We saw the fluffy clouds all the time when we were in Maui, Hawaii. They don’t seem to bring any rain except on one trip among our multiple trips.

“Water is the softest thing, yet it can penetrate mountains and earth. This clearly shows the principle of softness overcoming hardness. ” Lao Tzu

Water is soft, but when it combines with other natural phenomena, it can be powerful. The tide was coming in this sunny afternoon on the Makena Beach, Maui.

“The red rose whispers of passion, and the white rose breathes of love; O, the red rose is a falcon, and the white rose is a dove. ” – John Boyle O’Reilly

I love the softness of the Iceberg Roses. The innocent color brings me refreshing calmness.

“The only escape from the miseries of life are music and cats…” – Albert Einstein

This was my daughter’s neighbor’s cat. She had such an unusual combination of soft fur colors and soft blue eyes, and I wondered if it was a kitten. I would love to have a kitten like this one.

“A wee bit of Heaven drifted down from above, a handful of happiness, a heartful of love.​When the baby laughed for the first time, the laugh broke into thousands of pieces and they all went skipping about, and that was the beginning of fairies.” From Peter Pan

Thank you for Balroop Singh‘s comment on the softness of a newborn baby. I added this photo of my younger granddaughter Nora. My daughter Mercy did a photoshoot of her when she was three weeks’ old. Nora will be one-year-old on March 22! I look forward to going to her birthday party.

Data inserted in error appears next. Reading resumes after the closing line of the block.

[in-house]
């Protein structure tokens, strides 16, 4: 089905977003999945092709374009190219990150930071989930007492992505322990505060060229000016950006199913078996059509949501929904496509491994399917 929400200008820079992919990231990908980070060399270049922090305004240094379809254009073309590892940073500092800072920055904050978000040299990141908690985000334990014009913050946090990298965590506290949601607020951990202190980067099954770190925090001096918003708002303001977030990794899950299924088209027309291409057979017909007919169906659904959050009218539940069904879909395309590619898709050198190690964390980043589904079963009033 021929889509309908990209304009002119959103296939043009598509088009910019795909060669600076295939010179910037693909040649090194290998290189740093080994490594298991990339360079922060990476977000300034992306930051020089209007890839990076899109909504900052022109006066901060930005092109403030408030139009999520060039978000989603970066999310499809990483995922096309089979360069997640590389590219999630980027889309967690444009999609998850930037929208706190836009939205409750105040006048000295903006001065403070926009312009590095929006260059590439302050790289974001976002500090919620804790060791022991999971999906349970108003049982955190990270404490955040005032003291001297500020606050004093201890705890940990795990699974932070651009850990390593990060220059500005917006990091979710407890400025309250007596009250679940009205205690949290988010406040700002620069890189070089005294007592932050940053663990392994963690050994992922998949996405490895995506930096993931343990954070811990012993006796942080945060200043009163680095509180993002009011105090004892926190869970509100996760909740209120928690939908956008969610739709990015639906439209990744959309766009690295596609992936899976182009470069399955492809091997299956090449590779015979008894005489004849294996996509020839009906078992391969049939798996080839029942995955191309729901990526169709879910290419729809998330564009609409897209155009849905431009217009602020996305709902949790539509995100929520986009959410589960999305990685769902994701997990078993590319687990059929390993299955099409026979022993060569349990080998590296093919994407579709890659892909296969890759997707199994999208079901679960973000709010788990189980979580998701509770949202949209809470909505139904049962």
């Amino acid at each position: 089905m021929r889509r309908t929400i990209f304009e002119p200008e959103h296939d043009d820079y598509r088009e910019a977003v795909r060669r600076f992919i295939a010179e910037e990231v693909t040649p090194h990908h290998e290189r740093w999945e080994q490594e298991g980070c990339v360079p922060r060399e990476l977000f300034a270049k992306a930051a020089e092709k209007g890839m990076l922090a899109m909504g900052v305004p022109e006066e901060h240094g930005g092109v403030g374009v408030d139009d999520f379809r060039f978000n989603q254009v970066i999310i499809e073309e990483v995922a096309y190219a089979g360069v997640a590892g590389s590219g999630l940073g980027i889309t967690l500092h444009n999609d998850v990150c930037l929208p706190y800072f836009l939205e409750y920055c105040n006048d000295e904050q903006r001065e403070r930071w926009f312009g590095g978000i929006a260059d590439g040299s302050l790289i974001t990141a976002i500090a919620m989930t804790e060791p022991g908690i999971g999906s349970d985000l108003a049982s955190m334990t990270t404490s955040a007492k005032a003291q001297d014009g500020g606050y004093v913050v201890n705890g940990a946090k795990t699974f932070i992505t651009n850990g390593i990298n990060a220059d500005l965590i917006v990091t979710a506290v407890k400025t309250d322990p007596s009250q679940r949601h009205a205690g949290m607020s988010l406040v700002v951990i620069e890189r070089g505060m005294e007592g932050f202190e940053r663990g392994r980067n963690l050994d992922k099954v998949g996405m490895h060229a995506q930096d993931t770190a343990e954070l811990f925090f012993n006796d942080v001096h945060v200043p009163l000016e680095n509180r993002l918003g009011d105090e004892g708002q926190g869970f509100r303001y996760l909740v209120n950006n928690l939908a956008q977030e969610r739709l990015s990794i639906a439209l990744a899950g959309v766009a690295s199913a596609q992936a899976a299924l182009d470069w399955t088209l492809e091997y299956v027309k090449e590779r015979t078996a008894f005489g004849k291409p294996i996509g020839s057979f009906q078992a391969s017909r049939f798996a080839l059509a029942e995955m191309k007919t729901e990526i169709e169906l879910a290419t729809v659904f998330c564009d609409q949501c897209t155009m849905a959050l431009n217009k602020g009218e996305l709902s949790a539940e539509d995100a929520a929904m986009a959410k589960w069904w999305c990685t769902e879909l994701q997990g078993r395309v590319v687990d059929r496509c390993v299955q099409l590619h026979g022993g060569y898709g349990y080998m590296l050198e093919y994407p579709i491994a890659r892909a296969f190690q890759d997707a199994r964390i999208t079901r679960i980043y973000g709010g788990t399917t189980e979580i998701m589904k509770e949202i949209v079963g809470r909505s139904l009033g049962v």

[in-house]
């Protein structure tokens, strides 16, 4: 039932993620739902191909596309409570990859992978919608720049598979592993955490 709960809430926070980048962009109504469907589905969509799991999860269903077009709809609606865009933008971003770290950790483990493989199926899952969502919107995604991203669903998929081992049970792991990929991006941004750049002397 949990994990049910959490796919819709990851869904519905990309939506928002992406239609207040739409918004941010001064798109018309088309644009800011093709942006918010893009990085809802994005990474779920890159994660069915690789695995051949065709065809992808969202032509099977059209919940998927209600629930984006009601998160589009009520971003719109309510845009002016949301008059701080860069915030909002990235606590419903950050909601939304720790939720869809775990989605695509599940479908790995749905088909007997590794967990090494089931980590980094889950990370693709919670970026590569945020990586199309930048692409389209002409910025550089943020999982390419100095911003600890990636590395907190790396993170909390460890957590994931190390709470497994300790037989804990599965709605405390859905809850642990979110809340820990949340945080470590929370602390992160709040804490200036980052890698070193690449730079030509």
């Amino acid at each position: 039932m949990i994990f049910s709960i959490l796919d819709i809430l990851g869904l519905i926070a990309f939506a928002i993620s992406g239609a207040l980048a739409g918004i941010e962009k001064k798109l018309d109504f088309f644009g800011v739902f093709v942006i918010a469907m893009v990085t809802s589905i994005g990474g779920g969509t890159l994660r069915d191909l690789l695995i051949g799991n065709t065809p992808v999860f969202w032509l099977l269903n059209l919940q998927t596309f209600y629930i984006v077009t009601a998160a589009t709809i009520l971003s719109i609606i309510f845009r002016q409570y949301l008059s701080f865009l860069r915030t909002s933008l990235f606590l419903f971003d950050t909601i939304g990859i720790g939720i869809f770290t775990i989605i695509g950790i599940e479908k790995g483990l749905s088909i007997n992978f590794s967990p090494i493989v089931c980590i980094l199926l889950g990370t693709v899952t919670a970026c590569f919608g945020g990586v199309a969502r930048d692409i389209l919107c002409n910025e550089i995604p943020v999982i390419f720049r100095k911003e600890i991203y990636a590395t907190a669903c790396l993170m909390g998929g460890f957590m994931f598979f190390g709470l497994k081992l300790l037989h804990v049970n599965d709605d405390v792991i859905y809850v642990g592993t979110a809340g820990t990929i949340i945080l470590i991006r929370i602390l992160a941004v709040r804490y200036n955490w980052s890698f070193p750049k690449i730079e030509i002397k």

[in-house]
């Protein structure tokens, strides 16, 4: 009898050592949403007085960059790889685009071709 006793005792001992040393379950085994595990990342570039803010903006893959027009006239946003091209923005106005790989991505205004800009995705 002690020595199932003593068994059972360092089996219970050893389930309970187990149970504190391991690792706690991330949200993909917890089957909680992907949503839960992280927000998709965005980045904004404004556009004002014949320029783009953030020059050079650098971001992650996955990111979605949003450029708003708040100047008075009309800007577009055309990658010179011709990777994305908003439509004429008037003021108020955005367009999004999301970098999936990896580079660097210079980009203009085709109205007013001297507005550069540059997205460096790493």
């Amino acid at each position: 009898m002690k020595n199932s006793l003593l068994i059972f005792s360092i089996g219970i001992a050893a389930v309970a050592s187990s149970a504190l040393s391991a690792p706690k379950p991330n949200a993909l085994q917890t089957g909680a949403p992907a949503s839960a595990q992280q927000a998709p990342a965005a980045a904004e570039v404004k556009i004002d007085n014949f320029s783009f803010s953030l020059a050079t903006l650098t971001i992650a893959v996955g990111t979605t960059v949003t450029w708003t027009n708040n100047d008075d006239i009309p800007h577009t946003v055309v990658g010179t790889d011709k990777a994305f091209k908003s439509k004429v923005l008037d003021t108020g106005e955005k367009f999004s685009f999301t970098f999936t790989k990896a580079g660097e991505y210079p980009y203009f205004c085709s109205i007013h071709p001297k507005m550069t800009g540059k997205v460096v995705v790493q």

Lens Artists Photo Challenge #137 – Soft

Weekend Sky #19 – March 6th

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Lens-Artists Photo Challenge #136: Subjects Starting with the Letter–S

For this week’s Lens-Artists Photo Challenge #136, we’re circling back to the alphabet. This time, Patti invited us to focus on the letter S. She quoted Mike Wilks who strung a sentence with all the words begin with the letter S and indicated on the shelves in his store stacked with stock of 1,234 Ss to see.

I don’t want to list some seventy-seven S-things. I only chose several to be included in this post. I simply tried to have samples.

“May you see sunshine where others see shadows and opportunities where others see obstacles.” – Anonymous

Sunny sky above the summer sand

“Rise above the storm and you will find the sunshine.” – Mario Fernandez

Sunny sky above the snowy summit

“Keep your face to the sunshine and you cannot see the shadow. It’s what sunflowers do.” Helen Keller

“If roses tried to be sunflowers, they would lose their beauty; and if sunflowers tried to be roses, they would lose their strength.” Matshona Dhliwayo

Sunflowers surged into the sky searching the sunlight

“Millions of trees in the world are accidentally planted by squirrels who bury nuts, then forget where they hid them. Do good and forget. It’ll grow someday.” – Anonymous

“Little squirrel opens human heart because they have lots of practice with the nuts.” – Swapna Ch

Squirrel, squirrel, what do you see?

“A smile is happiness you’ll find right under your nose.” -Tom Wilson

“Life is like a mirror. Smile at it and it smiles back at you.” – Peace Pilgrim

Sweet smiles from my daughter Mercy

“Having a sister is like having a best friend you can’t get rid of. You know whatever you do, they’ll still be there.” – Amy Li

“Sister is probably the most competitive relationship within the family, but once the sisters are grown, it becomes the strongest relationship.” – Margaret Mead

Songs sisters Autumn and Nora sing together